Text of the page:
Sep 1, 2011 by Bill Jenkins, Ph.D.
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Brain and neuroscience myths

The brain is one of the most mysterious and misunderstood organs in the body. It represents the seat of our judgment, our senses, perceptions and our creativity.  More than any other aspect of our anatomy, the uniqueness of our brains is at the core of what makes us truly human.

While neuroscience advances every day, there are a number of myths about the brain that are accepted by many people as fact. As a scientist, I and my colleagues have worked to uncover the brain’s truths.  So what are some of these myths – and what are the true stories behind them to the best of our scientific knowledge?

Fiction: We use only a small percentage of our brains.

Fact:General thinking is that we use only about 10% of our brains. Nothing could be further from the truth. Brain scans such as MRI and PET scans show that we regularly use all parts of our brains. Certainly, different areas of the brain are activated during different types of tasks, and some parts of the brain are less critical to support vital functions than others. But as even small brain injuries can show, everypart of the brain performs essential functions in how we process, communicate with, and move through the world around us. Read more at http://www.scientificamerican.com/article.cfm?id=do-we-really-use-only-10.

Fiction: The wrinkles on the surface of the brain appear and become more pronounced as we learn.

Fact:The ridges and crannies – more correctly, the gyriand sulci– on the surface of the brain actually all appear by the time a fetus is 40 weeks old. As the human brain evolved, gyri and sulci appeared as a result of the brain having to fold in upon itself as it grew larger to fit inside a correctly proportioned skull. While the gyri and sulci do not change as we learn, the brain itself – as we know from research in brain plasticity --  doescontinue to change throughout our lives.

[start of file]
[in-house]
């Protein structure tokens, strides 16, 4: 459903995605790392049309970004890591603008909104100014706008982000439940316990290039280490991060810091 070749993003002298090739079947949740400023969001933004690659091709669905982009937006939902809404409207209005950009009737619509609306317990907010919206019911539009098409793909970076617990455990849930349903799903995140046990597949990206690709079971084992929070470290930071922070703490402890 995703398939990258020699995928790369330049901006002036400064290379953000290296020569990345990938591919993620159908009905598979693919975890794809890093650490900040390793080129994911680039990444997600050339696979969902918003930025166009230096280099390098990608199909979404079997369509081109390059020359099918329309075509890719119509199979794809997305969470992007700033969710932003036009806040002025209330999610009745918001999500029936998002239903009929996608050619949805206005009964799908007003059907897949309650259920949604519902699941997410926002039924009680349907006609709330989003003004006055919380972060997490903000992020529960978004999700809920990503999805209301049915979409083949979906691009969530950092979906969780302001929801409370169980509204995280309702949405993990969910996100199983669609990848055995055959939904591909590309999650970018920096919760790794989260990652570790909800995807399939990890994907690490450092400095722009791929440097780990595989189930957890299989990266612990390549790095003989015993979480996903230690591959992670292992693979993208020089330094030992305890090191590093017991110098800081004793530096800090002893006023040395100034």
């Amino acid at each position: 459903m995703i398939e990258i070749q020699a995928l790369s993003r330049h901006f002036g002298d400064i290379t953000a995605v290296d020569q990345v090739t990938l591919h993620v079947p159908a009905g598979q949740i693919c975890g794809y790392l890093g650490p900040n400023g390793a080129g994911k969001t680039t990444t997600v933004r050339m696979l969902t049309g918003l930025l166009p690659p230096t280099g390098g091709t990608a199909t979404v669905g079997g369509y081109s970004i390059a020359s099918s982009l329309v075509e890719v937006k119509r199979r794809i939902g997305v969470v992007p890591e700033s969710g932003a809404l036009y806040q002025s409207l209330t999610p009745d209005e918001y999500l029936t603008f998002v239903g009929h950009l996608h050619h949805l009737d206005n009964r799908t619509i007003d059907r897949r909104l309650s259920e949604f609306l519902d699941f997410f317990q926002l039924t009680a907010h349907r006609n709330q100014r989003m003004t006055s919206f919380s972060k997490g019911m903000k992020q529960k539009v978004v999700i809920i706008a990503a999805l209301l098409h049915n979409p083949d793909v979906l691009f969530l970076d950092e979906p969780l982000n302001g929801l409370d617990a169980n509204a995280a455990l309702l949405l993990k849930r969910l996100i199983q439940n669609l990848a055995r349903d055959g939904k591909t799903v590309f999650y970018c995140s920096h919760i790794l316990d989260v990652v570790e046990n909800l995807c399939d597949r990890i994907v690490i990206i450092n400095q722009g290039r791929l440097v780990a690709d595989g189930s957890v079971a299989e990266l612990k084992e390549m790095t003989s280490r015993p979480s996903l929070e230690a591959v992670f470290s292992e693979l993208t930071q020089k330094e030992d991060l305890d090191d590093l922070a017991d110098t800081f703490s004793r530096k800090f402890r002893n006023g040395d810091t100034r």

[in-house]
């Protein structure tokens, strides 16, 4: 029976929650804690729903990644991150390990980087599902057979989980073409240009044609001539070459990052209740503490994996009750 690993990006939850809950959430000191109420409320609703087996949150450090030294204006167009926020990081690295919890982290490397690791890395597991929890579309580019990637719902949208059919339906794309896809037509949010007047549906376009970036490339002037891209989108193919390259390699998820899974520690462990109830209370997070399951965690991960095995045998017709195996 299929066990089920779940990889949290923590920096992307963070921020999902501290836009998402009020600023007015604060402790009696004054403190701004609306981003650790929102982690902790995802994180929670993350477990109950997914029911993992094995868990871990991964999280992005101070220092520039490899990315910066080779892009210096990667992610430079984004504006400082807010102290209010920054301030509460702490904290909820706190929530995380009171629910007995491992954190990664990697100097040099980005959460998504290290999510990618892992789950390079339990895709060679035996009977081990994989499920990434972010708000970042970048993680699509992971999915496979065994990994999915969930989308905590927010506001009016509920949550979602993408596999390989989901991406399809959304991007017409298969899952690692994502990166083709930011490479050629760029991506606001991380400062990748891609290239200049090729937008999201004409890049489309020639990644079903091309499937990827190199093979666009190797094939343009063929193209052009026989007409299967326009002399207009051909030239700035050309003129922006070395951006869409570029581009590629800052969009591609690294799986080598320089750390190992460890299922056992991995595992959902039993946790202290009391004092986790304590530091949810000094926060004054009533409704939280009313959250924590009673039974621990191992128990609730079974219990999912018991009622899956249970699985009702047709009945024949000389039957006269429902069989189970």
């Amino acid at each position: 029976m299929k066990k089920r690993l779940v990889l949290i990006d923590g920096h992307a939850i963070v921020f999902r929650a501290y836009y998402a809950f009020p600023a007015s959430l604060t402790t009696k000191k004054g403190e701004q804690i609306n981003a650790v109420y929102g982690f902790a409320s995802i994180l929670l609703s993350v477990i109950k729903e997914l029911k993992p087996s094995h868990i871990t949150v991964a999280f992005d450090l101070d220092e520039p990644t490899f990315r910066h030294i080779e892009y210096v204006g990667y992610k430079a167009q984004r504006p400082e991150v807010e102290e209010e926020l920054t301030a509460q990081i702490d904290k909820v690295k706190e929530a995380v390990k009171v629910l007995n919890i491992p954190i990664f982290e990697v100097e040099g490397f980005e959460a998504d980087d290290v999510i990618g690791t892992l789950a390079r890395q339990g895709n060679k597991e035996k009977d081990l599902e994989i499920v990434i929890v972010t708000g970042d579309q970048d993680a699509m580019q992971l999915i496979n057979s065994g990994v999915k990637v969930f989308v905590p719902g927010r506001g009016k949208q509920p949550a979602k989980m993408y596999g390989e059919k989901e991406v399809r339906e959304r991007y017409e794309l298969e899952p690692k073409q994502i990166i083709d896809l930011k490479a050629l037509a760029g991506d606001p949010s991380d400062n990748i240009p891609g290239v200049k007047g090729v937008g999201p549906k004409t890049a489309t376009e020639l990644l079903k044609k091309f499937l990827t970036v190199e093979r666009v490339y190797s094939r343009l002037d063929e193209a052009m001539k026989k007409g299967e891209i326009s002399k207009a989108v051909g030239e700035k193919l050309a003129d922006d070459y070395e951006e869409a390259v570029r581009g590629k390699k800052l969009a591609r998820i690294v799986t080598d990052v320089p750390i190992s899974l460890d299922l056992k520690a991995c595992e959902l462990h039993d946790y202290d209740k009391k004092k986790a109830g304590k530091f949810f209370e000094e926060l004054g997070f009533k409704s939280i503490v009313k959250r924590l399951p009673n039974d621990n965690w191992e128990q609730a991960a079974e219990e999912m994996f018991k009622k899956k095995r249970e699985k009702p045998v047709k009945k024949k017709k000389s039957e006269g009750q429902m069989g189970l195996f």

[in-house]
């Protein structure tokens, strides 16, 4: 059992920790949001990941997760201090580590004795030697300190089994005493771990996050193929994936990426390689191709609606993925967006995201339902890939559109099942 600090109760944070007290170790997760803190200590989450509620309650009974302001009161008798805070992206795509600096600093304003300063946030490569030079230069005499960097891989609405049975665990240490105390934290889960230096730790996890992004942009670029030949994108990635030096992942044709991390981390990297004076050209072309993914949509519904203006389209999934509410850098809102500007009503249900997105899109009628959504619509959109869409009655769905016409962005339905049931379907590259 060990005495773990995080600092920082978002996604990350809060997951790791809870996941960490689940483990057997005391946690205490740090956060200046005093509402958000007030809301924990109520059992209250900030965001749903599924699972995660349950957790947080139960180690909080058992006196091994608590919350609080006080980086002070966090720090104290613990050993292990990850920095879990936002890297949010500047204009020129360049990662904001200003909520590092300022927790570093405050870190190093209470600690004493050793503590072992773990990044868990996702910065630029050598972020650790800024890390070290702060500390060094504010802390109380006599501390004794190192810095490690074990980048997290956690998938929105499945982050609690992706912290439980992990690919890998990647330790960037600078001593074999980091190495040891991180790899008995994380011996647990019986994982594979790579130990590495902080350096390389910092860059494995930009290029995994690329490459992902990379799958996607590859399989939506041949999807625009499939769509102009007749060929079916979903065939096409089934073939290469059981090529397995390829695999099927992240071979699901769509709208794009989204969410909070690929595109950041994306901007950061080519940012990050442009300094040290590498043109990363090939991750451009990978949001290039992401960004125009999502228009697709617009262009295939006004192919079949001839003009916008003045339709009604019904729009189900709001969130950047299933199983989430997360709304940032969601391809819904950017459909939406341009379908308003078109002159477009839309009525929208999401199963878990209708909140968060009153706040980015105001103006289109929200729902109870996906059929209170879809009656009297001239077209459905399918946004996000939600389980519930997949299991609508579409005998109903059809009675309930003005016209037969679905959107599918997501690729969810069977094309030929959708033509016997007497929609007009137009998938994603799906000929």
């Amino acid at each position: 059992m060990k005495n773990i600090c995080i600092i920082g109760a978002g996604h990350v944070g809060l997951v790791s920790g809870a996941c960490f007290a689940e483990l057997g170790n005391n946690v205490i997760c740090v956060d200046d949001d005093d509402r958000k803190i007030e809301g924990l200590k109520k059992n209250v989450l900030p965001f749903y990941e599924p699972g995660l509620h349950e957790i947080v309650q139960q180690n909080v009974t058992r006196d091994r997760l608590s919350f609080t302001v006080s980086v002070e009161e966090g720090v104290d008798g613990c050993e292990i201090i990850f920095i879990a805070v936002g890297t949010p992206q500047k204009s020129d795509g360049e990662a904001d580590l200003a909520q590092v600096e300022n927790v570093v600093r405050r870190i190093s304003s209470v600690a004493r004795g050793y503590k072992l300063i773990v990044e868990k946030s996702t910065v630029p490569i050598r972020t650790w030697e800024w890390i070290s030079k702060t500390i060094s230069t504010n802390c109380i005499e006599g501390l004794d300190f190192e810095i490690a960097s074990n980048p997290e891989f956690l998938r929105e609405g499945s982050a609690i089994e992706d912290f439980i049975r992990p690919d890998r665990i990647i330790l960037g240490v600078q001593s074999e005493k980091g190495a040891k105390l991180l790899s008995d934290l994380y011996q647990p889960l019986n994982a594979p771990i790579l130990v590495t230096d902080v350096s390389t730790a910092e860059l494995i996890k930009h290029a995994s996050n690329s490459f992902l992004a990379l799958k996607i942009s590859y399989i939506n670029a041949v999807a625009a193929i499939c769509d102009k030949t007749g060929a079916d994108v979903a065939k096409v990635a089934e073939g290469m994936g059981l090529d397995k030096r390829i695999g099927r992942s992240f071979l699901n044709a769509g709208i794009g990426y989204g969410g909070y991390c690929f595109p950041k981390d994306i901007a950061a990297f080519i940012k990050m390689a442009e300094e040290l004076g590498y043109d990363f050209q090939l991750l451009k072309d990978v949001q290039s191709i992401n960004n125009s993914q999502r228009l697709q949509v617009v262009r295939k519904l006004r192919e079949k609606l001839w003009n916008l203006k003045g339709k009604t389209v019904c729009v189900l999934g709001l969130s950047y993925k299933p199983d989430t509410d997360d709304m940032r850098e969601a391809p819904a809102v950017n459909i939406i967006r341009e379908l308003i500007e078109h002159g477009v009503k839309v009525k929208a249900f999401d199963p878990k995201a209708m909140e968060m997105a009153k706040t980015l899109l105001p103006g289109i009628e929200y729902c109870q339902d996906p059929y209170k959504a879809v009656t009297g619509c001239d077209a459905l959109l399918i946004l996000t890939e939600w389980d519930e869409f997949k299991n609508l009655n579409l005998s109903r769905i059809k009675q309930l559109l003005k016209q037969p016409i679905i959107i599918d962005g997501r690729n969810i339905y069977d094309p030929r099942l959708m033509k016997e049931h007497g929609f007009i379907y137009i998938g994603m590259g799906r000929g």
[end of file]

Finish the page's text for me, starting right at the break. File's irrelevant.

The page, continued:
Fiction: Brain damage is permanent.

This is an interesting myth, in that it is the result of ambiguous language. The brain is made up of a collection of neurons – brain cells – that are all networked together. When the brain suffers trauma and neurons are destroyed or damaged, those neurons cannot regenerate. In that sense, the damage to them is permanent. That said, those neurons are linked together at synapsesto form complete networks. While a single neuron cannot be repaired, the pathways and connections throughout the brain can rewire themselves and form new pathways. If a connection is lost due to injury, we can reestablish that connection if the damage is not so acute that the entire network cannot be rewired. For a scholarly treatment of how the brain recovers from injury, see http://web.uvic.ca/~skelton/Teaching/General%20Readings/Robertson%20Murre%201999.pdf.

Fiction: A person is either “left-brained” or “right-brained.”

The theory goes that left-brained people are more logical and right-brained people are more creative. Certainly there are asymmetries associated with locations of certain brain functions. For example, mathematical computation and the grammar and vocabulary aspects of language seem to be controlled in most people in the left brain, while numerical approximation and comparison, along with interpretive aspects of language like prosody and intonation, appear to be controlled in the right.  These ideas date back to original research done in 1861 by French physician Pierre Paul Broca. Today, through MRI and PET imaging techniques, we have a much more complex view of the way the brain’s hemispheres control functions and interact with one another. The two perform a complex dance of information exchange that gives rise to our abilities. For a look at results of some of these MRI tests in children, see http://www.ncbi.nlm.nih.gov/pubmed/8780075.

Fiction: There are five senses: sight, smell, hearing, taste and touch.

These five are simply the ones that we are most aware of in our conscious minds, but we perceive and sense the world in a great many other ways. For example, “proprioconception” describes how our bodies are oriented in the world. “Nociception” is how we perceive pain. We sense changes in temperature. We sense balance. We feel thirst and hunger. We sense the passage of time. For a quick and easy description of the senses – in humans as well as other species – see http://en.wikipedia.org/wiki/Sense.

As scientists continue our search for the facts, there is much we don’t know; we are expanding our knowledge of the brain’s truths every day. As new discoveries are made, it is natural for facts to become distorted and reinterpreted with each new telling.   As educators and scientists, we should take the time to explain the truths about the brain and rectify any misunderstandings we may hear others repeat. The brain is amazing, and communicating the truths about it will further society’s understanding as a whole.

Related Reading:

Dr. Martha Burns on Brain Plasticity

How Learning to Read Improves Brain Function